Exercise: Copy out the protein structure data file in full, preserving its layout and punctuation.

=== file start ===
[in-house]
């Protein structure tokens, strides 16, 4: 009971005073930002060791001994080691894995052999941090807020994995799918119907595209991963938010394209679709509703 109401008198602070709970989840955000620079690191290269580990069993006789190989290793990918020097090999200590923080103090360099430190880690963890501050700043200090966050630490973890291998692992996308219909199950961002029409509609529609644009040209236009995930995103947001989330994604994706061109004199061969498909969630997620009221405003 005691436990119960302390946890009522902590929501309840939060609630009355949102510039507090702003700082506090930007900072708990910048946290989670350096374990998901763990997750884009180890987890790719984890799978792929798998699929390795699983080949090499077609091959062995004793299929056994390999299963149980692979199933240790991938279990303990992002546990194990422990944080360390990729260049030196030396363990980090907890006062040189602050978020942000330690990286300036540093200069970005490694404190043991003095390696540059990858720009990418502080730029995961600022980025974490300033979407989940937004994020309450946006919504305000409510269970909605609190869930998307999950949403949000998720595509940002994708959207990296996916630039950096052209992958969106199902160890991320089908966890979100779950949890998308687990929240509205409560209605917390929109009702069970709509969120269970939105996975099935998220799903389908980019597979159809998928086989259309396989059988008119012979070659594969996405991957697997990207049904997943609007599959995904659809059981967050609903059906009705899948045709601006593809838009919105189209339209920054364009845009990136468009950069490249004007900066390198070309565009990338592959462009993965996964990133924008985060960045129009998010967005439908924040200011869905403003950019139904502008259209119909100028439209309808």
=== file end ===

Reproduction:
[in-house]
């Protein structure tokens, strides 16, 4: 009971005073930002060791001994080691894995052999941090807020994995799918119907595209991963938010394209679709509703 109401008198602070709970989840955000620079690191290269580990069993006789190989290793990918020097090999200590923080103090360099430190880690963890501050700043200090966050630490973890291998692992996308219909199950961002029409509609529609644009040209236009995930995103947001989330994604994706061109004199061969498909969630997620009221405003 005691436990119960302390946890009522902590929501309840939060609630009355949102510039507090702003700082506090930007900072708990910048946290989670350096374990998901763990997750884009180890987890790719984890799978792929798998699929390795699983080949090499077609091959062995004793299929056994390999299963149980692979199933240790991938279990303990992002546990194990422990944080360390990729260049030196030396363990980090907890006062040189602050978020942000330690990286300036540093200069970005490694404190043991003095390696540059990858720009990418502080730029995961600022980025974490300033979407989940937004994020309450946006919504305000409510269970909605609190869930998307999950949403949000998720595509940002994708959207990296996916630039950096052209992958969106199902160890991320089908966890979100779950949890998308687990929240509205409560209605917390929109009702069970709509969120269970939105996975099935998220799903389908980019597979159809998928086989259309396989059988008119012979070659594969996405991957697997990207049904997943609007599959995904659809059981967050609903059906009705899948045709601006593809838009919105189209339209920054364009845009990136468009950069490249004007900066390198070309565009990338592959462009993965996964990133924008985060960045129009998010967005439908924040200011869905403003950019139904502008259209119909100028439209309808």